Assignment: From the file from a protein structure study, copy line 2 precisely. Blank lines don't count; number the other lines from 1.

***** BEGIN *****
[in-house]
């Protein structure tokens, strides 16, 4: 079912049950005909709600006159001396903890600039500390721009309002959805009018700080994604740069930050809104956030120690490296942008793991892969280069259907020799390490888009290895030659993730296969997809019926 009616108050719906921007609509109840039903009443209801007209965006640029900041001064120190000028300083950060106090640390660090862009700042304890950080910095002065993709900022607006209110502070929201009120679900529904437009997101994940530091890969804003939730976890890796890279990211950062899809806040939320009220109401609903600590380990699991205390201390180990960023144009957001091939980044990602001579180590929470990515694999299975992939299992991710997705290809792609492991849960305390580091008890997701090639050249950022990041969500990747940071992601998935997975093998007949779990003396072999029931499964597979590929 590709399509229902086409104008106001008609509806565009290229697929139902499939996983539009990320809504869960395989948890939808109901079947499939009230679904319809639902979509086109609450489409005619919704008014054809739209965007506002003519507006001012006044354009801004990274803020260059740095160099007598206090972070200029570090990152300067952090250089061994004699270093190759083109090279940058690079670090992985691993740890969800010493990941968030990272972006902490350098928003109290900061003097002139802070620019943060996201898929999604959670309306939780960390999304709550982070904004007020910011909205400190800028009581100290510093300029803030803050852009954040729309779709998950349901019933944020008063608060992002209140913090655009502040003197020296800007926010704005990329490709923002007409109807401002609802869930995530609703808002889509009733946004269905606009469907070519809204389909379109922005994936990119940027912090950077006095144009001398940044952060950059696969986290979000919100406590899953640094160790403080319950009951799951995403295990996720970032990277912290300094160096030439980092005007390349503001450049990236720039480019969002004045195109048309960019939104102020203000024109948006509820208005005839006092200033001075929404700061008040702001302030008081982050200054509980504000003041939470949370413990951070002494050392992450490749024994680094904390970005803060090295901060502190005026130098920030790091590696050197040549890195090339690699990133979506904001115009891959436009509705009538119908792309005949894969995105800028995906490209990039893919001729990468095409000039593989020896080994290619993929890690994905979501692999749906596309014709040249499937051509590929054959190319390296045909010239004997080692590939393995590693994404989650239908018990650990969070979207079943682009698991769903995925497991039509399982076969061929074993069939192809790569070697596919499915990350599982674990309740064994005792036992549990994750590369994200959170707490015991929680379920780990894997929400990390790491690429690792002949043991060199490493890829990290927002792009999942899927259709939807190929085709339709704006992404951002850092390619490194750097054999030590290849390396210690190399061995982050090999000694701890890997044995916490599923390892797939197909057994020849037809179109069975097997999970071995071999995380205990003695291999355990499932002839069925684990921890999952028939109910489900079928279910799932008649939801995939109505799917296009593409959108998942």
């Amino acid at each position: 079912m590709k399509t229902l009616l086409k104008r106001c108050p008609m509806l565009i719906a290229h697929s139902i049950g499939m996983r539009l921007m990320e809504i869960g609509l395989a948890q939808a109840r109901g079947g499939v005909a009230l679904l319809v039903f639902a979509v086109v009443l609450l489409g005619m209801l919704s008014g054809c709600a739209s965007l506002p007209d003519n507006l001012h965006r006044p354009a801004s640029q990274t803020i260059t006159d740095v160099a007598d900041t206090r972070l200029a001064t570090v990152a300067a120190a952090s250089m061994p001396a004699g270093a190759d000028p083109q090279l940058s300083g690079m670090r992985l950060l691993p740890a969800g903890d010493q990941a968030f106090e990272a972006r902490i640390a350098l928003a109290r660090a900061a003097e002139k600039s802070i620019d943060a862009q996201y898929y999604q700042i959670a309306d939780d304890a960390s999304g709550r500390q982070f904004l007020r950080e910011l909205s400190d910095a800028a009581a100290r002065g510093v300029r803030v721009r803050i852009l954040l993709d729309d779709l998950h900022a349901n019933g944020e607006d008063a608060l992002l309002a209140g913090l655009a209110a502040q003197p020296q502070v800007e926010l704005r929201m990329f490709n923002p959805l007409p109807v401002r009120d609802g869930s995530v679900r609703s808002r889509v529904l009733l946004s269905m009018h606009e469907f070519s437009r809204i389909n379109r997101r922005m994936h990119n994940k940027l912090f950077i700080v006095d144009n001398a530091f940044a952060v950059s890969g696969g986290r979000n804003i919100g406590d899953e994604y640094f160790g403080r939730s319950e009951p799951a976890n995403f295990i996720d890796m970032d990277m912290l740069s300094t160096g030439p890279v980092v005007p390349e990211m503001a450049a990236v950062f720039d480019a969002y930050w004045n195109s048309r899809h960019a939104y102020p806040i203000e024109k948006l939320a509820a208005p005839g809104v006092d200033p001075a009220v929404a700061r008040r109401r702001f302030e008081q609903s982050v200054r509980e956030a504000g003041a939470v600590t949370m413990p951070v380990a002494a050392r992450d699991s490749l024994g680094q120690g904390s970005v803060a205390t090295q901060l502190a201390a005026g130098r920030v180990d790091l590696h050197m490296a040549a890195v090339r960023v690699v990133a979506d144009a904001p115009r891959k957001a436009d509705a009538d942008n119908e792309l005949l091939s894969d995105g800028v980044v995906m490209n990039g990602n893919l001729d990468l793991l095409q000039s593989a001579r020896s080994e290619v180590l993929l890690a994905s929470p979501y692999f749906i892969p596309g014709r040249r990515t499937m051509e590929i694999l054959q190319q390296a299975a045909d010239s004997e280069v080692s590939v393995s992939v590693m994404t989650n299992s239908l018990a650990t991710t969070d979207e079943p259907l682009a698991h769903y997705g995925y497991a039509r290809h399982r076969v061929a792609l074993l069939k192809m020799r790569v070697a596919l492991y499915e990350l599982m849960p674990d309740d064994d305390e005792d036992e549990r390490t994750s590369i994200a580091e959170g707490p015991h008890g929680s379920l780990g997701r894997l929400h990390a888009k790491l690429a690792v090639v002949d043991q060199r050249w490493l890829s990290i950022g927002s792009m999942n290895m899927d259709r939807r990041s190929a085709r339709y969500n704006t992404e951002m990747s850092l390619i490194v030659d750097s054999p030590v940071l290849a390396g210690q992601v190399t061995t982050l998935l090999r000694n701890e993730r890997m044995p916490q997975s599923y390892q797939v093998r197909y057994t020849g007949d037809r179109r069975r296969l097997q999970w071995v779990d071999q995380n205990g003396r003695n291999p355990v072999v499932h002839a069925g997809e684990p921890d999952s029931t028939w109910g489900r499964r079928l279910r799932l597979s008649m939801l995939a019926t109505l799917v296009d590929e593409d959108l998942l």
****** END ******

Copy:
């Protein structure tokens, strides 16, 4: 079912049950005909709600006159001396903890600039500390721009309002959805009018700080994604740069930050809104956030120690490296942008793991892969280069259907020799390490888009290895030659993730296969997809019926 009616108050719906921007609509109840039903009443209801007209965006640029900041001064120190000028300083950060106090640390660090862009700042304890950080910095002065993709900022607006209110502070929201009120679900529904437009997101994940530091890969804003939730976890890796890279990211950062899809806040939320009220109401609903600590380990699991205390201390180990960023144009957001091939980044990602001579180590929470990515694999299975992939299992991710997705290809792609492991849960305390580091008890997701090639050249950022990041969500990747940071992601998935997975093998007949779990003396072999029931499964597979590929 590709399509229902086409104008106001008609509806565009290229697929139902499939996983539009990320809504869960395989948890939808109901079947499939009230679904319809639902979509086109609450489409005619919704008014054809739209965007506002003519507006001012006044354009801004990274803020260059740095160099007598206090972070200029570090990152300067952090250089061994004699270093190759083109090279940058690079670090992985691993740890969800010493990941968030990272972006902490350098928003109290900061003097002139802070620019943060996201898929999604959670309306939780960390999304709550982070904004007020910011909205400190800028009581100290510093300029803030803050852009954040729309779709998950349901019933944020008063608060992002209140913090655009502040003197020296800007926010704005990329490709923002007409109807401002609802869930995530609703808002889509009733946004269905606009469907070519809204389909379109922005994936990119940027912090950077006095144009001398940044952060950059696969986290979000919100406590899953640094160790403080319950009951799951995403295990996720970032990277912290300094160096030439980092005007390349503001450049990236720039480019969002004045195109048309960019939104102020203000024109948006509820208005005839006092200033001075929404700061008040702001302030008081982050200054509980504000003041939470949370413990951070002494050392992450490749024994680094904390970005803060090295901060502190005026130098920030790091590696050197040549890195090339690699990133979506904001115009891959436009509705009538119908792309005949894969995105800028995906490209990039893919001729990468095409000039593989020896080994290619993929890690994905979501692999749906596309014709040249499937051509590929054959190319390296045909010239004997080692590939393995590693994404989650239908018990650990969070979207079943682009698991769903995925497991039509399982076969061929074993069939192809790569070697596919499915990350599982674990309740064994005792036992549990994750590369994200959170707490015991929680379920780990894997929400990390790491690429690792002949043991060199490493890829990290927002792009999942899927259709939807190929085709339709704006992404951002850092390619490194750097054999030590290849390396210690190399061995982050090999000694701890890997044995916490599923390892797939197909057994020849037809179109069975097997999970071995071999995380205990003695291999355990499932002839069925684990921890999952028939109910489900079928279910799932008649939801995939109505799917296009593409959108998942």